Re: CSS2.1 :lang

On Thu, 16 Oct 2003, Chris Lilley wrote:

> It would match those that have no language set.
> BB> But making it match elements with no language seems the most useful,
> BB> especially since it parallels RFC 3066.
> I agree, and that is also the definition of xml:lang="".

I don't quite understand the crossposting, but I suppose there is a

Anyway, what the XML specification says about the xml:lang attribute is
that "The values of the attribute are language identifiers as defined by
[IETF RFC 1766], Tags for the Identification of Languages, or its
successor on the IETF Standards Track." I see no way how an empty string
could be interpreted as an accepted value for the attribute.

By the HTML 4.* specification, the default value of the lang attribute is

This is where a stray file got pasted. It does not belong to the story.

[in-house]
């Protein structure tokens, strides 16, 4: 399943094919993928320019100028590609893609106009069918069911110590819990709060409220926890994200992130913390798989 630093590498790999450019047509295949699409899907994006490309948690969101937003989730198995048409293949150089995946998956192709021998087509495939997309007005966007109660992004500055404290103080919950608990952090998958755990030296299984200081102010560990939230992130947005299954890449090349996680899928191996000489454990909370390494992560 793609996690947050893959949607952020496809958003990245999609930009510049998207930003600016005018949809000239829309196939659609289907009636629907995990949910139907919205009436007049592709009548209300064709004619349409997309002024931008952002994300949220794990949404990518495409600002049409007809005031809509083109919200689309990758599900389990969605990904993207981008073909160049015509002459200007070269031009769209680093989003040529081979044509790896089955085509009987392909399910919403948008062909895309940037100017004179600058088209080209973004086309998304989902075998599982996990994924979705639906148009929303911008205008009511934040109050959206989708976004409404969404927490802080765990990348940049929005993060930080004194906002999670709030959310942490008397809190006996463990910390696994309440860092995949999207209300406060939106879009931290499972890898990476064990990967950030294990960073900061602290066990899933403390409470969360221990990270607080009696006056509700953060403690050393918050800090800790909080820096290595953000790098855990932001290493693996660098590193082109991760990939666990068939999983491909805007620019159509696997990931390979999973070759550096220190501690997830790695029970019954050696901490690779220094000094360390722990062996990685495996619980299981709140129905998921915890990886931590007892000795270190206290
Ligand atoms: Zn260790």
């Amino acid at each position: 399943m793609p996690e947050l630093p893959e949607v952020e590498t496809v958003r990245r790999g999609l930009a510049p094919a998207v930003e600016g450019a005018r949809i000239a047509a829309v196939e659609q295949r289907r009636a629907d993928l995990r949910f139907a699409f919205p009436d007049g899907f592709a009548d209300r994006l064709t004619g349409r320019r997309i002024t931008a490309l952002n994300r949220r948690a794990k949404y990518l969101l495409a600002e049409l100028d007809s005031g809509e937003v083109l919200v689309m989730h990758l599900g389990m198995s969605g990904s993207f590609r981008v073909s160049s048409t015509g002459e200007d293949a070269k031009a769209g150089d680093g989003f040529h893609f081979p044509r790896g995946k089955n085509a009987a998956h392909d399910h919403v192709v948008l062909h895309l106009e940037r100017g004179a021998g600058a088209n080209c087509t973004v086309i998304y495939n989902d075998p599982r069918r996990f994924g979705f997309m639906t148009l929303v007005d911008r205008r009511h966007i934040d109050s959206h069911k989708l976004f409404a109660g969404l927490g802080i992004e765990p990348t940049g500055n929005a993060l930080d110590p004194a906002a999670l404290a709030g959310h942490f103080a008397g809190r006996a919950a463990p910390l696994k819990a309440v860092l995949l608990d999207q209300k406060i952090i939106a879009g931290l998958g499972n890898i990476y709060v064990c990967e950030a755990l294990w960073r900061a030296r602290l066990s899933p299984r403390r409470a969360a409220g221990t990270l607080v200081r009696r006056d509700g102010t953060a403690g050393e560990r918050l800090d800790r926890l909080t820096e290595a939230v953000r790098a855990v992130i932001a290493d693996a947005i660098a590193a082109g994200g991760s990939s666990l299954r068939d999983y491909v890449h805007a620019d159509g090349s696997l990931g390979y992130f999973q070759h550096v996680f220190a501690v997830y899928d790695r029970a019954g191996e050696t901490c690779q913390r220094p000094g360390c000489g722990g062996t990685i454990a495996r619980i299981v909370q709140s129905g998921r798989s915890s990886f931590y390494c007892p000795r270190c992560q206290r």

unknown. This is really mystical, but it seems to postulate that there
_is_ a default value.

> I agree that CSS should not be required to know whether language tags
> have been registered or not.

If something is defined as being, say, a language code, then _some_
definition is needed for what those codes are. But CSS processors need not
know much about such things. They effectively treat language codes as
strings, without caring anything about their meaning; they need not know
whether "en" means 'English'.

In practical terms, :lang is pointless until support to language markup
in browsers becomes worth mentioning. Since the whole point in CSS 2.1
is to define a practical subset of CSS 2.0, I don't see why :lang is kept
there at all.

Besides, the actual meaning of language markup is still obscure. The whole
thing is vaguely defined, little used, and little supported, so it's
misleading to keep it in a specification that is supposed to describe
CSS du jour.

Jukka "Yucca" Korpela,

Received on Thursday, 16 October 2003 15:45:46 UTC